Inherited home likely to leave you with a capital gains tax bill

Q&A: Dominic Coyle

He is only liable for the increase in the value of the property – the capital gain – since he acquired ownership. Photograph: Gareth Fuller/PA

My partner and his brother inherited the family home after their parents passed in 2019. He has not lived there for five years and has left a younger sibling to mind it as he was still living in it.

Will my partner be subjected to capital gains tax now that the property has gone up in value since the passing of his parents and probate?

Ms LK, email

In a word, yes. Family homes are exempt from capital gains so there was no issue with the tax while your partner’s parents were alive and living in the property.

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As it happens, even if it had been an investment property, which is liable to capital gains tax on disposal, any liability would have died with his parents and so he and his brother would have inherited the home free of any capital gains tax.

Depending on the size of the estate that they shared, they may have had to pay capital acquisitions tax but this would have been done at the time and is nothing to worry about now.

What he does have to think about is the tax liability he may have built up since inheriting the family home. This depends on what has happened to its value in the interim. He is only liable for the increase in the value of the property – the capital gain – since he acquired ownership.

The estate will have had to get a valuation done on the property for probate purposes so there is a record of what it was worth at that time. If the property has increased in value since, he will be responsible for half of that given the shares ownership with the brother.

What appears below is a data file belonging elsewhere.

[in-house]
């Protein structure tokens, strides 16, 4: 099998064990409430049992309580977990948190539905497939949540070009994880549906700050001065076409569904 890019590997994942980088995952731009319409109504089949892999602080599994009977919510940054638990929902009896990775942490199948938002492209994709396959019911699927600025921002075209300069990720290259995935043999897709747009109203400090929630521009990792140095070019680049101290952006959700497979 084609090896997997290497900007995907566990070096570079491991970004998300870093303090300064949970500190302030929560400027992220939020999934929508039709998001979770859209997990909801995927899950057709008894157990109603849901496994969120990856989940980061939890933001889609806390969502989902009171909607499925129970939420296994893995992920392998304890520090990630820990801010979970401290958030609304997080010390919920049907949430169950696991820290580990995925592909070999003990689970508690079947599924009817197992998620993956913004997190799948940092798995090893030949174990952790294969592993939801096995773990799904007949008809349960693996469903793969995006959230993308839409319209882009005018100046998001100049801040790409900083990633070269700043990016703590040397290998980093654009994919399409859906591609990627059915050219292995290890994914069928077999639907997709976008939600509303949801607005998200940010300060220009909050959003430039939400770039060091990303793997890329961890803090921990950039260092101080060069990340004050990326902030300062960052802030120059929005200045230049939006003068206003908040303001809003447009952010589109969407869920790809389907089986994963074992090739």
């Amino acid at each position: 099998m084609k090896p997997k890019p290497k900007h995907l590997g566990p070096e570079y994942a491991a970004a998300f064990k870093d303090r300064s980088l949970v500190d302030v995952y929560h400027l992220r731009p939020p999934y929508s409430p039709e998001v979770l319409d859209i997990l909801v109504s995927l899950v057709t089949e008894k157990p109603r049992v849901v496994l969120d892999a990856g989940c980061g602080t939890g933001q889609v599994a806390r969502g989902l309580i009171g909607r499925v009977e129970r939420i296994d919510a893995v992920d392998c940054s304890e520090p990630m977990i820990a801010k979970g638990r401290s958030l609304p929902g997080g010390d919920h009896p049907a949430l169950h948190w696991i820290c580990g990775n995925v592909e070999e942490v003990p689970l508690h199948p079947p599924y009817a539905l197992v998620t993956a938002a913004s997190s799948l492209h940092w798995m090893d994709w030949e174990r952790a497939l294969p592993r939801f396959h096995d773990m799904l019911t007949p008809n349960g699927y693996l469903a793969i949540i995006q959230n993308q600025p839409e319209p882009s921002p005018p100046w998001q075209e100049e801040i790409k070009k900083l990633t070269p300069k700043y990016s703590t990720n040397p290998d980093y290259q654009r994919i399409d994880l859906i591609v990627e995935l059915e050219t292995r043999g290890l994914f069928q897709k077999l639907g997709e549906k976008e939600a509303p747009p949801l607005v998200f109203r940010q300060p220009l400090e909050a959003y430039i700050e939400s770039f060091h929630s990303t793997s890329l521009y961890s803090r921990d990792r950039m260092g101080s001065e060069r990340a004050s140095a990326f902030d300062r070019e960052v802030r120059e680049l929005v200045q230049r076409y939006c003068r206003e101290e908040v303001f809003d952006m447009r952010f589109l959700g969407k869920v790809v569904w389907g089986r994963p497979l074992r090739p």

Property value

But any capital gain only becomes a tax issue when the property is sold. The fact that the property has risen in value – or quite possibly fallen – since he inherited it to this point is irrelevant. It only matters when he decides to sell the home.

Clearly, he does not live there so, for him, it is not a family home and there is no exemption from capital gains tax.

Of course, he only inherited the property last year. Prices at that stage were slowing down: in fact, in Dublin they were in reverse in certain places.

And since then, we have had the cooling impact of Covid-19. That has effectively shut down the market so there is no real evidence as to what has happened to property values. However, the general assumption is that they will have fallen as buyers – and their banks – become even more cautious in dealing with home purchase.

So for now, it is unlikely to be much of an issue.

You should also bear in mind that capital gains tax is levied at 33 per cent – and that the first €1,270 of any capital gain in a given year is exempt as well. That means that two-thirds of any gain on his half share still comes to him, and two-thirds of something is better than nothing at all.

It is worth bearing tax in mind. Clearly, you don’t want to be budgeting on the basis that all the money made from a sale of this property will clear debts or meet the cost of home upgrades or other investments, but two-thirds of it will still be available to do so.

Please send your queries to Dominic Coyle, Q&A, The Irish Times, 24-28 Tara Street, Dublin 2, or email dcoyle@irishtimes.com. This column is a reader service and is not intended to replace professional advice. No personal correspondence will be entered into.